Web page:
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Amalfi Coast

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Amalfi Coastt, or Costiera Amalfitana in Italian, is a stretch of coastline on the southern side of the Sorrentine Peninsula of Italy (Province of Salerno), extending from Positano in the west to Vietri sul Mare in the east. The main town close to the Amalfi Coast is Salerno, the municipalities belonging to its coast are Vietri sul Mare, Cetara, Maiori, Tramonti, Minori, Ravello, Scala, Atrani, Amalfi, Conca dei Marini, Furore, Praiano and Positano.

This scenic drive takes you along one of the most beautiful coastlines in the world. The numerable bends and constantly changing views capture the imagination, as do fairytale villages that seem to cling to the side of the cliffs.  It is a coastline which has given inspiration to many artists, poets and writers in every decade.  The first town on the Amalfi Coast is Positano with it’s Moorish looking architecture, pastel-painted houses and famous  fashion.  We then continue along the coastline enjoying the flora, fauna and lemon groves which explode with colour against the contrasting blue and emerald sea. In Amalfi there is the Cathedral of Saint Andrew, the patron Saint of Amalfi.  The Cathedral(Duomo) dates back to the 11th Century and is one of Italy’s most fascinating architectural curiosities, with its  basilica (now a small museum) and the unique Cloister of Paradise.  Then finally, to the elegant town of Ravello, with its natural beauty, exotic plants, breathtaking views  and relaxed atmosphere. Wagner was also struck by the beauty of Ravello,  and it is claimed that it gave him the inspiration for some of his music. 
About Positano : Positano is a small town and “comune” on the Amalfi Coast (Costiera Amalfitana), in Campania, Italy. The main part of the city sits in an enclave in the hills leading down to the coast. In this area there is a typical Mediterranean vegetation, lemon trees, chestnut trees, pine and olive trees.  Positano has been a favourite place over the years of royalty, politicians , musicians, poets and film stars and is famous for its whitewashed and pastel-painted houses of pink, blue and saffron clinging to the cliff side.
 Amalfi: Amalfi's  origins date back to the first century A.C. when the Roman aristocracy built luxurious villas in this area. Soon Amalfi, and its surrounding towns, became refined and well developed communities.  Amalfi  prospered because of wealthy commercial  opportunities that arose and became an important trading power   around the Mediterranean. Amalfi went on to own a powerful fleet of ships, and became famous for its strong marine traditions, and laws (Tabula de Amalpha). Today, Amalfi still maintains its fishing traditions, and has a number of fully functional, traditional, fishing boats. Amalfitans are also very proud of one of their most famous mariners, Flavio Gioia, the inventor of the compass. Legend says Hercules had been in love with a nymph and when she died he wanted to bury her in the most beautiful valley in the world and chose Amalfi.  Historians, however  disagree, saying that Romans, on their way to  Costantinopoli were shipwrecked here, and seeing how beautiful the area was, decided to stay. The Romans were from a place called Melphi, so they named the town Amalfi. Amalfi was one of the first European cities to produce paper. Hand made Amalfi writing paper. They discovered how to make this paper from cotton and using running  water.  People from all over the world use the famous Amalfi  paper for wedding invitations and writing paper. The 13th Century saw the ancient town of  Amalfi completely destroyed by an enormous sea storm. It was as if part of Amalfi had fallen into the sea. The Church, now part of the Cathedral was originally inland, but because of the sea storm, it now seems almost on the beach.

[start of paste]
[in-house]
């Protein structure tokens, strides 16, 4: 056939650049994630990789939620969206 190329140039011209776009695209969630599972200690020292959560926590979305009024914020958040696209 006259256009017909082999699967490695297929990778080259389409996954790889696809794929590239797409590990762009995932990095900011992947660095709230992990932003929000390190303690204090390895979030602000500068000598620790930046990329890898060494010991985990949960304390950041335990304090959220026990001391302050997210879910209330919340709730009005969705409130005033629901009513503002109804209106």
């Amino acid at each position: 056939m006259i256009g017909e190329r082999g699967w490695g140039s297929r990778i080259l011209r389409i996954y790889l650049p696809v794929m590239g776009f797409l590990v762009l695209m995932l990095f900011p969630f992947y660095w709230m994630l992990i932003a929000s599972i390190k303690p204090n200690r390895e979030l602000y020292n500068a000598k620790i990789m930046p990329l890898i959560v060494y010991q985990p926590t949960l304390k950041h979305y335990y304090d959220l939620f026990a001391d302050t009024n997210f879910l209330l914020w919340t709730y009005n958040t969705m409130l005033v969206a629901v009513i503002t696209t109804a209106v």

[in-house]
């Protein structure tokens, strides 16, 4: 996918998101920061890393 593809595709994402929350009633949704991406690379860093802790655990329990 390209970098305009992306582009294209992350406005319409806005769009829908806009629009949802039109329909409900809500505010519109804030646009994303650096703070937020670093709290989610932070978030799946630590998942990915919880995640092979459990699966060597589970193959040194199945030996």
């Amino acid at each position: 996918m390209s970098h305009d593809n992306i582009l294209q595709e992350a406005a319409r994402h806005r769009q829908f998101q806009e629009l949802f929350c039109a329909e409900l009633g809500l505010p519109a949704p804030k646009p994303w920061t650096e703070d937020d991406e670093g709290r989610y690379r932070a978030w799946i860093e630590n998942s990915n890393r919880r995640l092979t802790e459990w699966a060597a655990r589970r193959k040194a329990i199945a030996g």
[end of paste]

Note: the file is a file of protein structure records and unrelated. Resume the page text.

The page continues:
Ravello :  Ravello is a town perched high on a hilltop above Amalfi with a population of about 2,500 inhabitants. In the main square in Ravello is the Cathedral( Duomo ) and the town has two very famous historic villas. Villa Rufolo (1270), built by Nicola Rufolo, one of the richest Patricians of Ravello,  has become a famous attraction for  visitors, the villa was mentioned by Boccaccio in his Decameron and it is the place where Richard Wagner in 1880 was inspired for the stage design of his opera Parsifal, and Villa Rufolo’s beautiful grounds host Ravello’s  annual Music Festival. The gardens of Villa Cimbrone, with its roses, cypresses and statues of roman gods have been visited by the most famous poets, writers and celebrities of last century including Richard Wagner, M. C. Escher, Giovanni Boccaccio, Virginia Woolf, Gore Vidal, André Gide, Truman Capote, Tennessee Williams, Graham Greene and Sara Teasdale who mentioned it in her prefatory dedication in Love Songs, one of her many books of poems.  In the 17th Century,  people started going on the Grand Tour, and visited Amalfi and Ravello as the final part of their tour.  Lords and Ladies, Barons, wealthy land owners and mostly children of the elite, who were sent away from home to broaden their minds and  further their education, culturally and artistically, came to the South of Italy on the Grand Tour.